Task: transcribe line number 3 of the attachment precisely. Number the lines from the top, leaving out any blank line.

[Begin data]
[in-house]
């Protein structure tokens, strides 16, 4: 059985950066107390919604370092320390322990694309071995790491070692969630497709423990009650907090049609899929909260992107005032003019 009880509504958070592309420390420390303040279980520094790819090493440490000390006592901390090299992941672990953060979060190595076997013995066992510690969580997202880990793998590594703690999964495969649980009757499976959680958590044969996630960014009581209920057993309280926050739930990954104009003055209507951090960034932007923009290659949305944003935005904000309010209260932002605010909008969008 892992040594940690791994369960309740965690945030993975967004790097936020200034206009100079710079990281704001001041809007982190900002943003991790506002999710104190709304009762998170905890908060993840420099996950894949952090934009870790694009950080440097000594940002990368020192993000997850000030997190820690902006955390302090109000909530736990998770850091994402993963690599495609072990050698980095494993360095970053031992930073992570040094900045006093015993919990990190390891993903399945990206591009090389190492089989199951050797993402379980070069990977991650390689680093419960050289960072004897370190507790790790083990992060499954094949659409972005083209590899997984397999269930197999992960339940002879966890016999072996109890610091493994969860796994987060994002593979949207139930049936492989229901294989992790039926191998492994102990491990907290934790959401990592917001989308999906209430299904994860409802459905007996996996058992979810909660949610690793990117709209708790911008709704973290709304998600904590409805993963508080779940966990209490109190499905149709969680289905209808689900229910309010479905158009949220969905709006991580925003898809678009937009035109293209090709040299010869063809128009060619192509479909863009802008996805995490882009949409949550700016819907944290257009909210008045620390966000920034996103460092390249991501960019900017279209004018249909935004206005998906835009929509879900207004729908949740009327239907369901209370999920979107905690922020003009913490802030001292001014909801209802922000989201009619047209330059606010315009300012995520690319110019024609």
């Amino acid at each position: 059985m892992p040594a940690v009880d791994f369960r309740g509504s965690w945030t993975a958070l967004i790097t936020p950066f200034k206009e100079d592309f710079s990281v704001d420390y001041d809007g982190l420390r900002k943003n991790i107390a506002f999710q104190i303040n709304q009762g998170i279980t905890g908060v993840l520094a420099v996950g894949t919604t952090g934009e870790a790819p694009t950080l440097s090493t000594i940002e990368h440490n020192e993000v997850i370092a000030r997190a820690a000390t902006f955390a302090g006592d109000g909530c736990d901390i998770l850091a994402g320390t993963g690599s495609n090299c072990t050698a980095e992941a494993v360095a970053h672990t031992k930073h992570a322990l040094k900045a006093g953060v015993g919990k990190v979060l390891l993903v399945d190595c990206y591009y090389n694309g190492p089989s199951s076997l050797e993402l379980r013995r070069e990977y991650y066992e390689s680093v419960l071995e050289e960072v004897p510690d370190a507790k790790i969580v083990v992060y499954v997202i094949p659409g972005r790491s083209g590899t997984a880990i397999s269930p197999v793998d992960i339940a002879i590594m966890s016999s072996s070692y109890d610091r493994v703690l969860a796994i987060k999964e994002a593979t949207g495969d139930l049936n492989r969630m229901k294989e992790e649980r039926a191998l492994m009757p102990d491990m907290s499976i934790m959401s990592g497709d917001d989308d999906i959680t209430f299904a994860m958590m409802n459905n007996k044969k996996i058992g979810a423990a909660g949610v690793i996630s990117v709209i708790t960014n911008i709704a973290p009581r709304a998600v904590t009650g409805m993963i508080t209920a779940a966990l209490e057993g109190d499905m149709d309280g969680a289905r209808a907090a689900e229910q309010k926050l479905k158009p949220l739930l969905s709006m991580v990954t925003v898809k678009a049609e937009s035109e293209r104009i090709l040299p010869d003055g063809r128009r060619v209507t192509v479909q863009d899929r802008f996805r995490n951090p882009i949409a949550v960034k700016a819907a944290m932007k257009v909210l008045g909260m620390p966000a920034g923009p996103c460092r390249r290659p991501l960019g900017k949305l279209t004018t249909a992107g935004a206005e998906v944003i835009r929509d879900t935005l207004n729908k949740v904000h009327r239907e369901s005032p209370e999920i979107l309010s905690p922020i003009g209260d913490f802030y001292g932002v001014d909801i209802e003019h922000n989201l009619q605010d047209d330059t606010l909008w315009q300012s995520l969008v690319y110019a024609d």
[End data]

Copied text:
């Amino acid at each position: 059985m892992p040594a940690v009880d791994f369960r309740g509504s965690w945030t993975a958070l967004i790097t936020p950066f200034k206009e100079d592309f710079s990281v704001d420390y001041d809007g982190l420390r900002k943003n991790i107390a506002f999710q104190i303040n709304q009762g998170i279980t905890g908060v993840l520094a420099v996950g894949t919604t952090g934009e870790a790819p694009t950080l440097s090493t000594i940002e990368h440490n020192e993000v997850i370092a000030r997190a820690a000390t902006f955390a302090g006592d109000g909530c736990d901390i998770l850091a994402g320390t993963g690599s495609n090299c072990t050698a980095e992941a494993v360095a970053h672990t031992k930073h992570a322990l040094k900045a006093g953060v015993g919990k990190v979060l390891l993903v399945d190595c990206y591009y090389n694309g190492p089989s199951s076997l050797e993402l379980r013995r070069e990977y991650y066992e390689s680093v419960l071995e050289e960072v004897p510690d370190a507790k790790i969580v083990v992060y499954v997202i094949p659409g972005r790491s083209g590899t997984a880990i397999s269930p197999v793998d992960i339940a002879i590594m966890s016999s072996s070692y109890d610091r493994v703690l969860a796994i987060k999964e994002a593979t949207g495969d139930l049936n492989r969630m229901k294989e992790e649980r039926a191998l492994m009757p102990d491990m907290s499976i934790m959401s990592g497709d917001d989308d999906i959680t209430f299904a994860m958590m409802n459905n007996k044969k996996i058992g979810a423990a909660g949610v690793i996630s990117v709209i708790t960014n911008i709704a973290p009581r709304a998600v904590t009650g409805m993963i508080t209920a779940a966990l209490e057993g109190d499905m149709d309280g969680a289905r209808a907090a689900e229910q309010k926050l479905k158009p949220l739930l969905s709006m991580v990954t925003v898809k678009a049609e937009s035109e293209r104009i090709l040299p010869d003055g063809r128009r060619v209507t192509v479909q863009d899929r802008f996805r995490n951090p882009i949409a949550v960034k700016a819907a944290m932007k257009v909210l008045g909260m620390p966000a920034g923009p996103c460092r390249r290659p991501l960019g900017k949305l279209t004018t249909a992107g935004a206005e998906v944003i835009r929509d879900t935005l207004n729908k949740v904000h009327r239907e369901s005032p209370e999920i979107l309010s905690p922020i003009g209260d913490f802030y001292g932002v001014d909801i209802e003019h922000n989201l009619q605010d047209d330059t606010l909008w315009q300012s995520l969008v690319y110019a024609d």